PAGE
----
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7172: Haiti's Carnival is outlet for turbulent politics (fwd)
Haiti's Carnival is outlet for turbulent politics
By Trenton Daniel
PORT-AU-PRINCE, Feb 27 (Reuters) - After a year of chaotic politics that
brought populist hero Jean-Bertrand Aristide back to the presidency, Haitians
let loose this week as the music, revelry and political satire of the
Caribbean nation's annual Carnival claimed the streets.
"Carnival is what I live for every year," said Jean Paul, 22, a student,
wearing a yellow pro-Aristide shirt and bouncing to the rhythms. "It is now
when I can finally let it all out."
While the pre-Lenten carnival is noted for debauchery, it also is seen as a
way for musical bands to give a satirical twist to the past year's political
"It kind of catalyzes everything that at the present time is in the Haitian
minds -- what they're thinking about -- and you often see a lot of political
satire," Jorgen Leth, Denmark's honorary consul to Haiti and a 20-year
observer of the country, said in the southern city of Jacmel.
"So if the people are frustrated or angry, they get it out in the Carnival,
with the help of the beloved groups," Leth added.
This year, politics in the impoverished nation of 7.8 million people has
provided rich fodder for the satirists. Many have aimed their pent-up
frustration at Haiti's political opposition, which formed a "parallel
government" on Aristide's inauguration day, Feb. 7.
The 15-party opposition coalition Democratic Convergence has charged that
last year's legislative and presidential elections were skewed to favor of
Aristide and his ruling party Lavalas Family. International observers said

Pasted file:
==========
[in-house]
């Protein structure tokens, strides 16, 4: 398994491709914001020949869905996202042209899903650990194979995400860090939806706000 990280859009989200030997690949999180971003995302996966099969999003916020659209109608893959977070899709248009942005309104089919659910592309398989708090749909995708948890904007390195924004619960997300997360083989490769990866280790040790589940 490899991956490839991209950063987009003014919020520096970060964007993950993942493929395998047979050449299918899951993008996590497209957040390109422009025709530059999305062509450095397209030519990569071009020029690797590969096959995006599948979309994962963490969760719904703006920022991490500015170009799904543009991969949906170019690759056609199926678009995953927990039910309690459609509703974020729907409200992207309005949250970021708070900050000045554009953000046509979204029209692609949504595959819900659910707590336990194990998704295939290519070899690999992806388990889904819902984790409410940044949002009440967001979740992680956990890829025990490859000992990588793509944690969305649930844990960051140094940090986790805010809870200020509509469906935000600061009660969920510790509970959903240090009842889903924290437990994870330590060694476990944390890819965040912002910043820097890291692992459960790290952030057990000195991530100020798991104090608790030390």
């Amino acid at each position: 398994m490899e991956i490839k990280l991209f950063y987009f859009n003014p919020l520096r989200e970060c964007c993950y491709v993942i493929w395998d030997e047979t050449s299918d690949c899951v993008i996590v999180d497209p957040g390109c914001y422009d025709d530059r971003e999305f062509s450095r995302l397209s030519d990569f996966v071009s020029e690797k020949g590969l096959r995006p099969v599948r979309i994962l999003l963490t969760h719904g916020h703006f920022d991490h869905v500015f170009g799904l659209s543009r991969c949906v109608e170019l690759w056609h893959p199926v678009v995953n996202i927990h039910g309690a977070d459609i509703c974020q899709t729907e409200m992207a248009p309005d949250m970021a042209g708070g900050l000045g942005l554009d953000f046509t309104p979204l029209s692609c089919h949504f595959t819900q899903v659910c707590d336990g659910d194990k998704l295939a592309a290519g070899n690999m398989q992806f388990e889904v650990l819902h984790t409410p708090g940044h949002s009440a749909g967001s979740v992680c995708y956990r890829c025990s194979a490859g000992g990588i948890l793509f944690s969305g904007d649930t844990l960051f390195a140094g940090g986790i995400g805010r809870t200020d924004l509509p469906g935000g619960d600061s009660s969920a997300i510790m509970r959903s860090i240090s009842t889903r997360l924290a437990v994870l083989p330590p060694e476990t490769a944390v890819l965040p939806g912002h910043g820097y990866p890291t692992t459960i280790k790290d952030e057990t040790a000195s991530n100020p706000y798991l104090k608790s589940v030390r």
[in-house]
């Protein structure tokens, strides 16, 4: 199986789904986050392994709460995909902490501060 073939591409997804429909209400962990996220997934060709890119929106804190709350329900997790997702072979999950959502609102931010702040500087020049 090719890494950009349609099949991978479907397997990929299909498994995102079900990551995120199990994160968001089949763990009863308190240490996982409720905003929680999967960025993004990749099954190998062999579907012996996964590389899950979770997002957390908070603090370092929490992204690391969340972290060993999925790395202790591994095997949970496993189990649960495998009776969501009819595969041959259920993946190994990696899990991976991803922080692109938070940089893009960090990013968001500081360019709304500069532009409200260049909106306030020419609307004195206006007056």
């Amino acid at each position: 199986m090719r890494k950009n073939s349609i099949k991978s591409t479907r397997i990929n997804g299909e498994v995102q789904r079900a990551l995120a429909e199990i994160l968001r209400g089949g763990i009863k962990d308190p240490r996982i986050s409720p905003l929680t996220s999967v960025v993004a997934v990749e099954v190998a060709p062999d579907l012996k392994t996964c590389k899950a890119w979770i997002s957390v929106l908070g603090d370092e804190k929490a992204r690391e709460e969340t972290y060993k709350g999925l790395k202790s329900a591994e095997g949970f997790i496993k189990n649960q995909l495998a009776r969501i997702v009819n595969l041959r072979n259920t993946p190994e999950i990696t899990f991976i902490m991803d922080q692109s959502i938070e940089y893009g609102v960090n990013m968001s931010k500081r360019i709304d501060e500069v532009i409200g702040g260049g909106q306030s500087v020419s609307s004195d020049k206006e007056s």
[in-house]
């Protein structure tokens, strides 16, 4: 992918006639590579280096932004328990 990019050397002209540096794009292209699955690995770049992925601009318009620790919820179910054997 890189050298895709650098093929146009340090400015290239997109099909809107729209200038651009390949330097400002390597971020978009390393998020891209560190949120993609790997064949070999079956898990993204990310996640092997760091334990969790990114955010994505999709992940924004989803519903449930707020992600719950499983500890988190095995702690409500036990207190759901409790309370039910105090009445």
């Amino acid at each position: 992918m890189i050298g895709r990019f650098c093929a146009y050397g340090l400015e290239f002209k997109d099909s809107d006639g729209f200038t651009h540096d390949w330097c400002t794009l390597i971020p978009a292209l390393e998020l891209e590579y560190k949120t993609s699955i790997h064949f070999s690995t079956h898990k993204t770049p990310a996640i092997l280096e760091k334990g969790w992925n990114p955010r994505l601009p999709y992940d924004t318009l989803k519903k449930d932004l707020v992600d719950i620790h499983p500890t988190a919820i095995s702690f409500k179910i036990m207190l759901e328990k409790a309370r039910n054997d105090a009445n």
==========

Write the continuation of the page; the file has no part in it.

that 10 senate seats won by Lavalas in elections last May should have headed
to a runoff because no candidate won an absolute majority.
Despite pressure at home and abroad, authorities refused to recalculate the
disputed vote tallies. Opposition parties and international allies boycotted
the November presidential election that returned Aristide to the presidency.
BANDS RIDE PARADE FLOATS
Synthesizer-heavy bands ride high on parade floats in the streets. While
groups such as Sweet Micky and T-Vice are popular for ridiculing each other
and their mothers, others such as Koudjay, Tokay, and Boukman Eksperyans tout
a political agenda, mocking Convergence with anti-opposition lyrics and a
Lavalas-friendly Koudjay has a catchy song that compares the political arena
to a soccer match: Aristide has three goals, the opposition zero.
Tokay sings about how Haiti's people should not be intimidated by U.S.
President George W. Bush, whose presence in Washington brings painful
memories for Aristide loyalists. The former Roman Catholic priest was ousted
in a 1991 military coup during his first term while Bush's father served as
Carnival also can mean violence in the streets. At least 40 people received
minor injuries and one was seriously wounded the first night of the
celebration, Radio Metropole reported. Knife fights are common. Armed police
in trucks maintain a heavy presence in public.
Official festivities come to an end on Tuesday.
ONE BAND STAGES A BOYCOTT
One band that decided not to perform this year is the voodoo-inspired RAM,
led by Richard Morse, a Haitian-American who runs the Oloffson, a
gingerbread-trimmed Port-au-Prince hotel made famous in Graham Greene's "The
Morse, a Lavalas supporter until 1996, objects to what he calls government
mismanagement and disrespect for musicians during Carnival. He also holds
that the government sought out Aristide-friendly bands to perform.
The bands "are so pro-government, it sounds like a commercial," said Morse,
whose band also boycotted Carnival in 1994 because of the military rulers at
the time. "I wouldn't be surprised if the government didn't write the lyrics
After writing a song to be considered for Carnival, bands pay a fee to the
mayor's office in Port-au-Prince, where a committee decides which bands will
perform that year.
"The country stops for four days to have one big party," said Leth, while
looking over the dancing crowd below his bandstand. "That's beautiful,